AMERICAN EQUITY INSURANCE COMPANY, Plaintiff and Appellant, v. Daniel BECK, Defendant and Respondent.
Daniel Beck, Plaintiff and Appellant, v. Ronald H. Wecht et al., Defendants and Respondents.
In these consolidated appeals we consider whether counsel who associate to concurrently represent clients owe each other a fiduciary duty, or only owe a duty of loyalty to the clients. In a related matter, we consider whether such counsel can be considered to have entered into a joint venture, allowing one to seek indemnity from the other under the Uniform Partnership Act. The trial court answered each of these questions in the negative, and granted summary judgment motions for the defendants in each action. We affirm.
Factual and Procedural Background
In 1992 Michael and Robert Stephens hired Attorney Daniel Beck to represent them in a lawsuit against General Motors, to recover for serious injuries the Stephenses sustained when the pick-up truck they were riding in rolled over and burst into flames. With the Stephenses' consent, Beck associated Texas Attorney L.L. McBee into the case, because McBee had experience prosecuting what was known as “side-saddle” gas tank cases against General Motors. Again with agreement of the clients, McBee and Beck associated Attorney Ronald Wecht and his law firm, Walkup, Melodia, Kelly & Escheverria (collectively Wecht), as local trial counsel. By separate written agreements, it was agreed that McBee would advance all costs, and Beck's contingent fee would be split 53 percent for McBee and 47 percent for Beck. Wecht was to receive 10 percent of the contingent fee, to be shared pro rata from the shares of McBee and Beck.
Despite attempts at pretrial settlement, no settlement was reached, and the case proceeded to jury trial in April 1997. During the course of the trial, General Motors offered to settle the case for $6 million. On the night before closing arguments, the Stephenses met with Wecht and McBee and told them they wanted to settle the case. McBee was to contact General Motors and discuss settlement, but never did so. In late June of 1997, the jury returned a defense verdict.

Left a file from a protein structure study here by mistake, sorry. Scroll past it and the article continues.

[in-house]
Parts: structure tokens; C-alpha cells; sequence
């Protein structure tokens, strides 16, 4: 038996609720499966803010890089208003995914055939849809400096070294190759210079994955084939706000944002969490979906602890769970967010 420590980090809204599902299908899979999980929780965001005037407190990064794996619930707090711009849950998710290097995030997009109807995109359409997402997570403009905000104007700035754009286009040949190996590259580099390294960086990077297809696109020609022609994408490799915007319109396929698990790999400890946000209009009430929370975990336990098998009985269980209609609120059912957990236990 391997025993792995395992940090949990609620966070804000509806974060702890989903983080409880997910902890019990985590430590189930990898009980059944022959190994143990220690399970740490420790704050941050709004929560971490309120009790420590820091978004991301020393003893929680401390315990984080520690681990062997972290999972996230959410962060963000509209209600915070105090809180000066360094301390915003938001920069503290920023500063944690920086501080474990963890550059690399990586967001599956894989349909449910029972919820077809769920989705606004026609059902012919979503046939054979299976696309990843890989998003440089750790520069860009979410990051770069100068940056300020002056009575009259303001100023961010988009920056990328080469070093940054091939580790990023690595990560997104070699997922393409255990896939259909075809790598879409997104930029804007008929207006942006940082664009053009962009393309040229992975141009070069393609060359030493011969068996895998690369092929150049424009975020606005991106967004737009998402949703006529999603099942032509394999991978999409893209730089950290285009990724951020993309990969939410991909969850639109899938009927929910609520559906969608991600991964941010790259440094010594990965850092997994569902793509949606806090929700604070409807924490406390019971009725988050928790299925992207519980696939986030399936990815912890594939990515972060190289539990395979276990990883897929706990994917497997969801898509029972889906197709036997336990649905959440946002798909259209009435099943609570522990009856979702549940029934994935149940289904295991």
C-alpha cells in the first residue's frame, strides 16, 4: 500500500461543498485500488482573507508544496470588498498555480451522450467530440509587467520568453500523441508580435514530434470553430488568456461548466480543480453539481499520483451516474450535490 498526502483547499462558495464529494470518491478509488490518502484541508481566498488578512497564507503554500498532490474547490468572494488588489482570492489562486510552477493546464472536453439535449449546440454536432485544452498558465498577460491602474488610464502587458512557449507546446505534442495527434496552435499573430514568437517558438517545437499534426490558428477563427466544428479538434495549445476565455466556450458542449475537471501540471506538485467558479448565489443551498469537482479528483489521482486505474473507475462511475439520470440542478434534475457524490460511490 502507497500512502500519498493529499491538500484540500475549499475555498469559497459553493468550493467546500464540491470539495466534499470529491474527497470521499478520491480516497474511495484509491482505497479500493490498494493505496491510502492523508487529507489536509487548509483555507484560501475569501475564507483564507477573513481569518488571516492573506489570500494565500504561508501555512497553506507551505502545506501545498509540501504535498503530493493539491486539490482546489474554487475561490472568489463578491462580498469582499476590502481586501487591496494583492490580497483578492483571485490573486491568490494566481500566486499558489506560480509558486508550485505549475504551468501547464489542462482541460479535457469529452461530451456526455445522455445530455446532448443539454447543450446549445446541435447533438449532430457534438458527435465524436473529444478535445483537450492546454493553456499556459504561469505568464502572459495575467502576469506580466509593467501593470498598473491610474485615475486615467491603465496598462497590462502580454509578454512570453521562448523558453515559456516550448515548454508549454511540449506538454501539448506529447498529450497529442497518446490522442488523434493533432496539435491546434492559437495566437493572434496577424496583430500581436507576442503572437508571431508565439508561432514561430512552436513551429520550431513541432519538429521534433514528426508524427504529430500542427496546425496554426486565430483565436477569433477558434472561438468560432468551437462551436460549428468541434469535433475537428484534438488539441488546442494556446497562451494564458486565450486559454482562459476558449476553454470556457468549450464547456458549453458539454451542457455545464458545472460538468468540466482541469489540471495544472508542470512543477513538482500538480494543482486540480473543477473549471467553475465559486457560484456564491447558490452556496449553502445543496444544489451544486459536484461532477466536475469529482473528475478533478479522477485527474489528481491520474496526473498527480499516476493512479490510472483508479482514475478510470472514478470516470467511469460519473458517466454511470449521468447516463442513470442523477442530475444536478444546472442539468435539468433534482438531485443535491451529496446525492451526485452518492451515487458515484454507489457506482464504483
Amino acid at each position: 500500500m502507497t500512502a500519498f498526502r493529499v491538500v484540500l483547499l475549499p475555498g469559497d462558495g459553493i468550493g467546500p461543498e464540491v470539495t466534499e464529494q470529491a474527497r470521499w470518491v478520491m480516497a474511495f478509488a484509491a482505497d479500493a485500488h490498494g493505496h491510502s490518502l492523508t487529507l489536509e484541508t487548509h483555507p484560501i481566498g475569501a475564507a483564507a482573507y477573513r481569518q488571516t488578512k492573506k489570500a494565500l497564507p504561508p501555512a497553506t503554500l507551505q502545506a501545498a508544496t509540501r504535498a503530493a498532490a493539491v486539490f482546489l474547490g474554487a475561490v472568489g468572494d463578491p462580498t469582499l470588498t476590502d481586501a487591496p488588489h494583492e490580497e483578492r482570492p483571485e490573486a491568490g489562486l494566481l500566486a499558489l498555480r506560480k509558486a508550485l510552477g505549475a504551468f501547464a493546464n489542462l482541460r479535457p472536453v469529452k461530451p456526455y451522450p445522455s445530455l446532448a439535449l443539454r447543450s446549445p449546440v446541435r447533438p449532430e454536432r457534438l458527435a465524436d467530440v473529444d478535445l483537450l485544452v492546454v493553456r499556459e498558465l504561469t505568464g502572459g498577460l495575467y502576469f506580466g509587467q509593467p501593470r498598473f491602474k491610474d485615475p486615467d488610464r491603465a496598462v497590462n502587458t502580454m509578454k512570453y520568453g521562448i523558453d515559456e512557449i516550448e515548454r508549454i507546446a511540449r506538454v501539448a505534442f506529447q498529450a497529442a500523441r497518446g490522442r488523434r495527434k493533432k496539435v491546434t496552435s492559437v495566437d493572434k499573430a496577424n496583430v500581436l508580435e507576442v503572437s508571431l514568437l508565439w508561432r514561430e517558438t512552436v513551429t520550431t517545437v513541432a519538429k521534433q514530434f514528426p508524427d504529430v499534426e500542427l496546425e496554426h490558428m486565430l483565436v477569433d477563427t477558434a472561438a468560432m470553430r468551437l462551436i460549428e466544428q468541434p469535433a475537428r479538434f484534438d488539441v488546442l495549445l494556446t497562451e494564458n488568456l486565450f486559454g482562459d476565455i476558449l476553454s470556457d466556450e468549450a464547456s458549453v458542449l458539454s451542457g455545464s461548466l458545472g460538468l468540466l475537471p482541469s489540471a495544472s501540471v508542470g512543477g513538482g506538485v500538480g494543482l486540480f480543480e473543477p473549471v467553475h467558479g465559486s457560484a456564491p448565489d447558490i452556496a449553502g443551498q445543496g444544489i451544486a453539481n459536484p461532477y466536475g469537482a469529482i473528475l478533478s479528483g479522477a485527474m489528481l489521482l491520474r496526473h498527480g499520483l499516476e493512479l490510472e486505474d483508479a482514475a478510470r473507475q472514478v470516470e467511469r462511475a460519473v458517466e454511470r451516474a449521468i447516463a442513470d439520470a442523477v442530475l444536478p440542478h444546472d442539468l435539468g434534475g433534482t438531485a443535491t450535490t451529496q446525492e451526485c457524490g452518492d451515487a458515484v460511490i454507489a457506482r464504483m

In the months leading up to trial, the relationship between Beck and the other attorneys, particularly McBee, eroded. McBee accused Beck of undermining settlement negotiations, and Beck accused McBee of alienating him from his clients. By the time of trial Beck was an observer, not a participant.
After trial, the Stephenses brought a legal malpractice action against McBee and Wecht for failing to carry out their settlement instructions. In addition, they claimed that Wecht was vicariously liable for McBee's misconduct based upon joint venture principles. The Stephenses brought no action against Beck. McBee settled with the Stephenses for a confidential sum. As a condition of settlement, Beck was paid $224,000 out of this sum, in exchange for a release of his claims against McBee. Thereafter, Wecht admitted that McBee was negligent in his handling of the Stephenses' case. Although Wecht denied that a joint venture existed, his malpractice insurance carrier, American Equity Insurance Company (American Equity) paid $1.4 million to settle the Stephenses' claims against Wecht.